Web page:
One fascinating aspect of Navy culture is how the call to serve at sea is often intergenerational. The
Navy has frequently recognized this in the naming of
its warships. For example, the guided-missile destroy-
er USS Porter is named after the 19th-century officers
David Porter and his son, David Dixon Porter. USS
Mustin honors three generations of the Mustin family
who served in the Navy from 1896 to 1989. There are
Mustins still serving today with the fleet.
Of the many father-son — and father-daughter,
mother-daughter and mother-son — combinations
that have served with distinction over the 240-year history of the Navy, there is only one case where both parent and child achieved the rank of four stars: Adms.
James L. Holloway Jr. and James L. Holloway III.
Born in Fort Smith, Ark., in 1898, the senior Holloway spent much of his youth in Texas where his father
was an osteopathic physician. Earning an appointment
to the Naval Academy, he arrived at Annapolis in 1915 to
join the Class of 1919. As a result of the United States
entering World War I on April 6, 1917, Holloway’s class
commissioned a year early and he received orders to the
destroyer Monaghan, which performed escort duties during the latter months of the war.
While visiting to Charleston, S.C., he attended a reception at the Carolina Yacht Club and met Jean Gordon Ha-good, the daughter of an Army major general. They married on May 11, 1921. On Feb. 23, 1922, the couple had a
son who would share his father’s and grandfather’s name.
At the time, the senior Holloway was executive officer
of the destroyer McCormick. He quickly rose through the
ranks in the surface navy and made a name for himself in
gunnery. He served as the assistant gunnery officer
embarked on the battleship Nevada. As head of the Chief
of Naval Operations’ Gunnery Training Section, he oversaw the development and adoption of the Draper
Gunsight that would be used to direct shipboard anti-aircraft weapons during World War II.
Holloway commanded Destroyer Squadron 10 that
screened landings at Casablanca, North Africa, in
November 1942. Later in the war, he had command of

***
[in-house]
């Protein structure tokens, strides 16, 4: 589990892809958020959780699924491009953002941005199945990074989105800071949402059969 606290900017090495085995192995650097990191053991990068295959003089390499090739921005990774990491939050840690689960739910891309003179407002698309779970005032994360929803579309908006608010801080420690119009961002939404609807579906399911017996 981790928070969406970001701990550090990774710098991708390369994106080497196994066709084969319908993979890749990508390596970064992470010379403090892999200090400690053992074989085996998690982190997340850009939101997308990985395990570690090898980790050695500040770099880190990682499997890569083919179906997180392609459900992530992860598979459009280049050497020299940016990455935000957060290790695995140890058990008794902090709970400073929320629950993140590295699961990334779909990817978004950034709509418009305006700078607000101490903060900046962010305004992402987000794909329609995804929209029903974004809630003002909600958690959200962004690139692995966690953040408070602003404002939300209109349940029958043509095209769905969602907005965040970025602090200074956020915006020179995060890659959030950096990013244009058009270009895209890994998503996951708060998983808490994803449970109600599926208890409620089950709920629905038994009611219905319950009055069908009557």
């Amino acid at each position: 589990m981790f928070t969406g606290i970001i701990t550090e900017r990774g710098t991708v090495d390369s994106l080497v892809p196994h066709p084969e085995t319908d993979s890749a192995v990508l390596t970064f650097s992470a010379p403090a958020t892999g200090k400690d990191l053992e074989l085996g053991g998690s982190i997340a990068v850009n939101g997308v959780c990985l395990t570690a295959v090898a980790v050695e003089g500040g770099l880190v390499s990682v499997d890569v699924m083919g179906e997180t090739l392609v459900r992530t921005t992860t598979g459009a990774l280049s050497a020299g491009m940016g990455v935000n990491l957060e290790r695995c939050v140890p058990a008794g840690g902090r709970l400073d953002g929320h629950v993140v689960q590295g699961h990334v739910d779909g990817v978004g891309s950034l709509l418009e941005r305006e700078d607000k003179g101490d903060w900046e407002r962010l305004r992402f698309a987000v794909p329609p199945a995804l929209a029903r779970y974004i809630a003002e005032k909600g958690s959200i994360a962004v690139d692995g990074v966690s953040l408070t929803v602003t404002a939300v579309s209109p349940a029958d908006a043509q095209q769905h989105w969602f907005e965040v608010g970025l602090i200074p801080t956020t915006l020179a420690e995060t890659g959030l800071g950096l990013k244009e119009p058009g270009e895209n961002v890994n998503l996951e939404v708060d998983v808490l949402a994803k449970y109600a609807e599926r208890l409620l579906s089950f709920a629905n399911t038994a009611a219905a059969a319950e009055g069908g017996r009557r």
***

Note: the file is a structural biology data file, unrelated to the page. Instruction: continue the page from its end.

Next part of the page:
the new battleship Iowa.
His son also attended the Naval Academy, as part of
the Class of 1943. The junior Holloway’s class graduated
a year early as well due to an ongoing global war. At first,
he followed in his father’s footsteps. Assigned to the
destroyer Bennion as a gunnery officer, he contributed to
the American victory at Surigao Strait. Surprisingly, his
father suggested he choose a new career path.
“The war in the Pacific is being won by aircraft carriers. The future of the Navy lies in naval aviation,” the
senior Holloway said.
Thus, his son applied for flight training and earned his
wings of gold. During the Korean War, he flew the F9F-
2 Panther on numerous combat missions and eventually
fleeted up to command Fighter Squadron 52.
The senior Holloway continued on active duty and during his tour at Fleet Training Command Pacific, he headed
a board that examined officer training. Its resulting report,
forever known as “the Holloway Plan,” revamped the
Navy Reserve Officers Training Corps program to become
a leading source for naval officer commissions.
The senior Holloway received his fourth star and his
final active-duty assignment as commander in chief,
U.S. Naval Forces, Eastern Atlantic and Mediterranean.
During that tour, he deftly handled America’s peaceful
intervention during the Lebanon crisis of 1958. His son
commanded Attack Squadron 83 embarked on Essex,
and its Douglas A- 4 Skyhawks flew cover for the
Marines ashore in Beirut.
With the retirement of his father, James L. Holloway
III continued his career climb to serve as the 20th chief
of naval operations (CNO) from 1974 until 1978.
Notable accomplishments along the way included his
command of Enterprise during its first combat cruise to
Vietnam and his role at the conclusion of that conflict as
commander, Seventh Fleet. Having commanded a
nuclear-powered aircraft carrier at war, he became a leading proponent of the follow-on Nimitz-class carrier.
These 10 ships in service today represent a fitting legacy for two warriors whose combined service spanned
nearly seven decades. While the senior Holloway put in
place personnel policies that contributed to these ships
having well-trained and educated crews and air wings, the
junior Holloway saw the first two ships of the class enter
service during his tenure as CNO.
Given this legacy, it would be fitting and appropriate
for the Navy to recognize this remarkable father-son
duo with the naming of a USS Holloway. ;
Dr. David F. Winkler is a historian with the Naval Historical
The Holloway Legacy
Worthy of Recognition
By DAVID F. WINKLER